Digital Heroisms

Digital Heroisms is a symposium exploring Fantasy, the digital and the concept of heroism in collaboration with the Games and Gaming Lab based at UofG College of Arts, University of Glasgow School of Critical Studies and Game Studies at Glasgow.

Runescape

Runescape will be used to simulate a collaborative, shared environment.

Click here to see the Runescape tutorial.

Discord

Audio, text-chat and support for the symposium will be conducted through our dedicated Discord server.

Click here to access the Discord server.

Socials

Keep track of events and spread the word using our social media channels.

About

Digital Heroisms is an online conference exploring Fantasy, the digital and the concept of heroism in collaboration with the Games and Gaming Lab based at UofG College of Arts, University of Glasgow School of Critical Studies and Game Studies at Glasgow. Digital Heroisms will run through Discord and through the free MMORPG Runescape (exact location TBD). Please find below our CfP.

Digital Heroisms will run with the view to contributing a special issue to the student video game journal Press Start. We encourage speakers to submit their drafted proposal to the organising committee after the conference (date TBD). Please see the Press Start website for the submission guidelines and style guide.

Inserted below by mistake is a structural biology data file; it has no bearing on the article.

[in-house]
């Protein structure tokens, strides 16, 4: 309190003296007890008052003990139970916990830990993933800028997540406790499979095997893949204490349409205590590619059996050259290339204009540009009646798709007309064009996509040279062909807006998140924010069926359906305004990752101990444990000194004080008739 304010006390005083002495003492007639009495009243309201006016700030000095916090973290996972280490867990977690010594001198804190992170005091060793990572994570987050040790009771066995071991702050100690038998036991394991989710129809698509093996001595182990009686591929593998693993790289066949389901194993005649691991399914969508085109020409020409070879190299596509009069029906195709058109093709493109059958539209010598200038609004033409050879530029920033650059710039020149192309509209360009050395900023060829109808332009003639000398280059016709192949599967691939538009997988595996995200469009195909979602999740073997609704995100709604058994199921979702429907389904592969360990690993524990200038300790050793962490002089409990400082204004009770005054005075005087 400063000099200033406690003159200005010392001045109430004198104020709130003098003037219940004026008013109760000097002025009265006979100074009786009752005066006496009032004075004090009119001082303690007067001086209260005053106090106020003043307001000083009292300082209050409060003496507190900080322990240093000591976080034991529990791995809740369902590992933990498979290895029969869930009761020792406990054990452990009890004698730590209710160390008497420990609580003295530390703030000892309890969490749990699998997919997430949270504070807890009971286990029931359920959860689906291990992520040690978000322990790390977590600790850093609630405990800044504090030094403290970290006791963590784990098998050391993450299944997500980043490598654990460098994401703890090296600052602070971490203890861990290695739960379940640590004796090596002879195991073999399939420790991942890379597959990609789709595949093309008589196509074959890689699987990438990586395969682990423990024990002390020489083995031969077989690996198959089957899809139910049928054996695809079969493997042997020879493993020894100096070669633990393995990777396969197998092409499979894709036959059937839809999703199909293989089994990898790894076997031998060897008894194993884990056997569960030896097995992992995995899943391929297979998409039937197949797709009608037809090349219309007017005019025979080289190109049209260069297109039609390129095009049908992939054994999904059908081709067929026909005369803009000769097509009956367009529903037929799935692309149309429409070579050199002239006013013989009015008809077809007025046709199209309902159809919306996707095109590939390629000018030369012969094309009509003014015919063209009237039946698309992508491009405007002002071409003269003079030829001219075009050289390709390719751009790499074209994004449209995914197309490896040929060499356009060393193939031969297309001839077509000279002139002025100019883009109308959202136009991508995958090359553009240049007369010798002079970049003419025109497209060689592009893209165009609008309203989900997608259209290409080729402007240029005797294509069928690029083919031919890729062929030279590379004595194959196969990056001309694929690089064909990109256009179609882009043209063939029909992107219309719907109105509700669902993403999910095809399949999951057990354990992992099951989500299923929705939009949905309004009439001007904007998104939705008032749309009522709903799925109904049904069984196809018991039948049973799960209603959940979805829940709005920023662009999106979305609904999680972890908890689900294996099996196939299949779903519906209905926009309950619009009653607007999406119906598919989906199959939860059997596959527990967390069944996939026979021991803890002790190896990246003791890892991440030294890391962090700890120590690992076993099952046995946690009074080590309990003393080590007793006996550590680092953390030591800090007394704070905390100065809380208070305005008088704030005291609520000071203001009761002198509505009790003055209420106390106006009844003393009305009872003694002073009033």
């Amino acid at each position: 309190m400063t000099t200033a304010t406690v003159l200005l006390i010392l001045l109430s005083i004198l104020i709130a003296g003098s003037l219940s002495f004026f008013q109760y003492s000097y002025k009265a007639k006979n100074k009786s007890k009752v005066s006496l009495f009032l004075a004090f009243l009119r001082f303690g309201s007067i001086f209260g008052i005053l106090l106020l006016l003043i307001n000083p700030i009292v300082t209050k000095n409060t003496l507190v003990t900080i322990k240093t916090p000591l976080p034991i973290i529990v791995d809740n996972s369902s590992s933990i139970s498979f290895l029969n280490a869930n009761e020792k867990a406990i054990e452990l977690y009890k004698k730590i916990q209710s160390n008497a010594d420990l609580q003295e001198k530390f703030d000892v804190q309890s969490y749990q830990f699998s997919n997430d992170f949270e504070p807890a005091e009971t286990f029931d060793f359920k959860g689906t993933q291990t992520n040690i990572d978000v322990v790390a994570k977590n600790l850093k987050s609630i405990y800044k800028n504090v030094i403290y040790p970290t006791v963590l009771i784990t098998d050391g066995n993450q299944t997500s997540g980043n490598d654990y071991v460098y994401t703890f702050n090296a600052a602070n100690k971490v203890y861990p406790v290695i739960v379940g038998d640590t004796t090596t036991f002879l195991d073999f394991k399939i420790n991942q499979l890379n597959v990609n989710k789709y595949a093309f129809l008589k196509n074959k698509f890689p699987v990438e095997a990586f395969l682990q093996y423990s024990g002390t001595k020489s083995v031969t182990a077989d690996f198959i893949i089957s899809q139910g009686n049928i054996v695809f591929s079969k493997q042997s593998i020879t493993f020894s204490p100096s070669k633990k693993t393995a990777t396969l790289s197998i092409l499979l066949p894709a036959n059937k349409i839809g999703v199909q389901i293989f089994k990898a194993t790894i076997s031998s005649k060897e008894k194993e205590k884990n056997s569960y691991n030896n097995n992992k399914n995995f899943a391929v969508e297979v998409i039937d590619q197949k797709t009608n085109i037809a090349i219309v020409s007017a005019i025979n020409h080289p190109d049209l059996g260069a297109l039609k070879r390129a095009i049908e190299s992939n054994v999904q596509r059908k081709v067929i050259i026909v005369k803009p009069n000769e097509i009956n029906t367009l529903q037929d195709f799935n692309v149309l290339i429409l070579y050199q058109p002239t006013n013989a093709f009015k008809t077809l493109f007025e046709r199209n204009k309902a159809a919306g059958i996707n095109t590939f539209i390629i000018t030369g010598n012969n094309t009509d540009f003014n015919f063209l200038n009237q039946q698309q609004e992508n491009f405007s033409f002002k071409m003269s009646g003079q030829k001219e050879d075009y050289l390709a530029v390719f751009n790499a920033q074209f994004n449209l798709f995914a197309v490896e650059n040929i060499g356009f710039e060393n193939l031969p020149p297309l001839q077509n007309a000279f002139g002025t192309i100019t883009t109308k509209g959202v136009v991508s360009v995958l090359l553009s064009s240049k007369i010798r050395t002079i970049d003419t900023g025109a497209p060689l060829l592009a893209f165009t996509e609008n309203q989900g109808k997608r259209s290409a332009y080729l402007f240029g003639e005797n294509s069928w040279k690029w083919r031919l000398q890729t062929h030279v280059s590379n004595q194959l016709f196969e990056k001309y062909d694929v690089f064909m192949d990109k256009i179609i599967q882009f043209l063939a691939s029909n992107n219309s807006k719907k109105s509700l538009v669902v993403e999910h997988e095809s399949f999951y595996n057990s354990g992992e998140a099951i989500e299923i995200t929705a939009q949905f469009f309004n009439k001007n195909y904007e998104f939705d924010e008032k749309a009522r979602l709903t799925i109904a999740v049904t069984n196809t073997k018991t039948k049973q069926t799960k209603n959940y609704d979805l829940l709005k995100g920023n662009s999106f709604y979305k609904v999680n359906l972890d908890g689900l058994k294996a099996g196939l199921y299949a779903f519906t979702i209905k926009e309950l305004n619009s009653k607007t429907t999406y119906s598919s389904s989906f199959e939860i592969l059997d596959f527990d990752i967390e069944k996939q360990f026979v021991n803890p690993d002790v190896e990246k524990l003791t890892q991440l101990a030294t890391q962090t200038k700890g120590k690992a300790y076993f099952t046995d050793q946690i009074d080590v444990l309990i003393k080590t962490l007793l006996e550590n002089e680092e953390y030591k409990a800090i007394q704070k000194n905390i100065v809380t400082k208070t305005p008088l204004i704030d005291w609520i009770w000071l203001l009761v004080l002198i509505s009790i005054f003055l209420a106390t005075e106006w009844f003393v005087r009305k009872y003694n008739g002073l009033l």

Call for Participation

The power of the fantasy increases if it offers us something genuinely new and compelling. The limitations of our own corporeality can be abolished or the ground rules changed to give us new experiences.”

Kathryn Hume
Fantasy and Mimesis

Where readers once understood heroism through a Gilgamesh, a Frodo or a Katniss, the digital subject can now figure heroism through actions, decisions and events that are in many ways their own. Video gaming has an especial talent for creating heroes that are lived-through by their users, whether this is via the experience of leading characters such as Link through the temples of Hyrule; via choice-based play utilising avatars such as Frisk of Undertale fame; or by creating entirely unique personas in role play games such as Dragon Age. In a contemporary moment enabled and mediated by a multiplicity of digital spaces, the way we conceptualize heroism will be both enabled and contaminated by games, the virtual, and ever-increasing screentime. The realm of the digital, functioning as a receptacle of imagination can equip players with the means to express the self. Digital spaces can serve as a conduit for both ludic and fantastical impulses. Heroic research must adapt to this interactive environment – its places, its communities, its values – if it is to keep a handle on the heroic constellation formed of informatic, computational and digital materials.